I wish somebody would write something like the above for the "Modern" Internet.

What would set this apart from something like Networking a Top-Down Approach? I read most of it and thought it went into great detail explaining the basics to the general audience. It also doesn't require any programming, well mostly!

It essentially takes the opposite approach to Networking a Top-Down Approach. I start out from a state where computers, and computer networks don't exist and build up from that point. Whereas A Top-Down Approach works backwards from the application layer.

>I read most of it and thought it went into great detail explaining the basics to the general audience.

Thank you!

>It also doesn't require any programming, well mostly!

Yep, I did have to throw in a bit of pseudocode for some of the microcontroller section.

Some errors:

In https://www.networksfromscratch.com/2.html

"Remember that when someone presses button 0 the output is set to -5v and when someone presses button 1, the output is set to +5v."

This should be 0v, +5v.

"We connect two output pins on the letter writer to two input pins to the input pins that were previously connected to the buttons."

This sounds really weird.

Thanks for creating this content, this looks pretty good and it was a good time for me to refresh my basics about computer networks.

I tried checking the content with my kindle (a Kindle Touch paperwhite 6 inches) and the first chapter rendered pretty good, with images and text aligning as intended. However the second chapter did not render the first figure and beyond. Chapter 3 rendered OK, similar to Ch 1.

A few more feedback if that helps for enhancing the format even more: - Colors, and references to those do not work on a kindle. I only saw one minor use of colors (red, green) in Chapter 1 so that's not a blocker. - For some reason, the kindle browser doesn't put left and right margins on the page, so the text uses the full length of the device. - Links are rendered with a pale gray, sometimes hard to distinguish. - Figuring out why the Chapter 2 did not render would definitely help.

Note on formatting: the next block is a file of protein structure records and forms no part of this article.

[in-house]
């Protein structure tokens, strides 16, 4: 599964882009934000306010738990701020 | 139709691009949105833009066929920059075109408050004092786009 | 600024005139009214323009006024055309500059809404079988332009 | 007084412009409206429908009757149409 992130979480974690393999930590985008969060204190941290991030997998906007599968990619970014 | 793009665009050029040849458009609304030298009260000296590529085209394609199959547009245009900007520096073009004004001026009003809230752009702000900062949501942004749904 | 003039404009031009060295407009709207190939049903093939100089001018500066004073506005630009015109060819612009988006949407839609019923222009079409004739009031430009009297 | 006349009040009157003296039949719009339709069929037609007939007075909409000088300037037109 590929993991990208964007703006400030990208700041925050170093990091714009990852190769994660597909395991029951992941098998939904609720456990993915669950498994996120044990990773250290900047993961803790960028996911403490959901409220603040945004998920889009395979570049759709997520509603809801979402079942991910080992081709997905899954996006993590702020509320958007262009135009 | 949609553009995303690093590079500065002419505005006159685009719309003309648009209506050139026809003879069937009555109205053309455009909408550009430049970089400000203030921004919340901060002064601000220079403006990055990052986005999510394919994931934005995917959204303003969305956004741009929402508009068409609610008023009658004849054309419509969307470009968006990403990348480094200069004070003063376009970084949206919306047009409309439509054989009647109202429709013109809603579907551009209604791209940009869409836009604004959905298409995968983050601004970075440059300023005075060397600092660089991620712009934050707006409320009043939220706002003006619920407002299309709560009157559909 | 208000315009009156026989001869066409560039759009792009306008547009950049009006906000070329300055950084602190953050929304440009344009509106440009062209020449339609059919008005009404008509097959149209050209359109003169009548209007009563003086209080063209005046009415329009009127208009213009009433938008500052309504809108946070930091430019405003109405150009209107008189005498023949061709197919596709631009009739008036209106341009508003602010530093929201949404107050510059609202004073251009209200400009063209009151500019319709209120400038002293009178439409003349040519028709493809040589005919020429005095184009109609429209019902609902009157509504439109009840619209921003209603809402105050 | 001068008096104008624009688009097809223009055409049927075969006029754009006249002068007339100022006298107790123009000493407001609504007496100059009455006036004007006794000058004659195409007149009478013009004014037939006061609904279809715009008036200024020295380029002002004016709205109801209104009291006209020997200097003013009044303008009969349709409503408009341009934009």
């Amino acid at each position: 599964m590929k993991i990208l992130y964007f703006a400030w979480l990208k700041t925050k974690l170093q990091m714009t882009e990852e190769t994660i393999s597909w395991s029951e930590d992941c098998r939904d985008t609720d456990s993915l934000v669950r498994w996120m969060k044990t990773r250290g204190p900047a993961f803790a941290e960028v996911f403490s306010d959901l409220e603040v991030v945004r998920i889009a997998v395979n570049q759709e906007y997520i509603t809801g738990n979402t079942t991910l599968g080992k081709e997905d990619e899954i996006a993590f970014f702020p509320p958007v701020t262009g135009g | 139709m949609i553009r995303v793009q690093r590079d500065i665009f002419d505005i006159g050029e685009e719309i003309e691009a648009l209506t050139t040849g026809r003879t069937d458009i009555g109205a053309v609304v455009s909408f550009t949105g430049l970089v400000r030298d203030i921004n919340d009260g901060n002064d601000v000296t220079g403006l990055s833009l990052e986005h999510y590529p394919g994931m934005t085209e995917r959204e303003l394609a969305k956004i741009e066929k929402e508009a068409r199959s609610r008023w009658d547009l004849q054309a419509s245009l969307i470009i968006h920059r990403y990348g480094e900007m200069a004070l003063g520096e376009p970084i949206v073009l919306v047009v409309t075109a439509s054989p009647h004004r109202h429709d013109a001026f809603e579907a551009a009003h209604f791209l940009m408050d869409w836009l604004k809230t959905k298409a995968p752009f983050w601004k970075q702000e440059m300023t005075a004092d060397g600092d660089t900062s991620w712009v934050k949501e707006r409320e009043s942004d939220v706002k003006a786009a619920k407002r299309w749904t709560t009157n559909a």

If you're just starting in programming you may thing that Computer Networks falls into a nice to know category. At least I did as a freshman in CS. At a time I was more interested in gaining practical knowledge: popular programming languages, frameworks, OOP. In fact you can become a successful programmer without knowing much how networks work.

The reason why I recommend learning about Computer Networks from scratch is how fascinating the subject is. The way layers are implemented, their interactions, how the overall complexity is reduced by having layers of responsibility. This pattern can be seen in other areas as well: hardware -> operating system -> SDK -> programming language -> framework -> DSL. Ultimately from a Turing complete machine to seeing 200 FPS 3D FPS game with 150 other players on your screen.

I really like the idea of this. I look forward to reading what's finished now, as well as what will be released in the future!

I have a huge gap in knowledge for so many things that I interact with on a regular basis, but that I don't actually need to understand well in order to meet minimum job expectations.

This seems like a good book to address network basics. Sadly, I'm a huge procrastinator, but this seems especially important for me to address.

Books that have been in my backlog for years: Database Design for Mere Mortals, Designing Data-Intensive Applications, Building Secure and Reliable Systems, Writing a Compiler in Go, Crafting Interpreters.

All books that I know I need to read, but I just can't get around to it because there's no immediate reward for me, as someone who doesn't have to worry about any of these days in my day-to-day duties.

Thank you! Your backlog sounds like a fantastic list as well. I can wholeheartedly recommend Designing Data-Intensive Applications. I’m reading it a 2nd time for a book club at work, and I think it’s one of the best overviews of distributed systems out there.

The first three chapters look promising!

When sailing through the computer network topic, my great companion was Tanenbaum's and Richard Stevens's book. Although, I have to be honest that if I only read that book without exposure to the real-world problem, I might quit computer networks many years ago.

My two cents for the rest of the chapters would be: to make sure to provide a real-world problem and example in which anyone could have access to them. In my case, I had the privilege to build a real network (10k users) with FreeBSD as the router, proxy, DNS, mail, etc. With all the tooling available today, one can easily acquire these swiss army knives for networking. Sure, tooling comes and goes, but at least it can provide better abstractions to the students. At least it worked for me.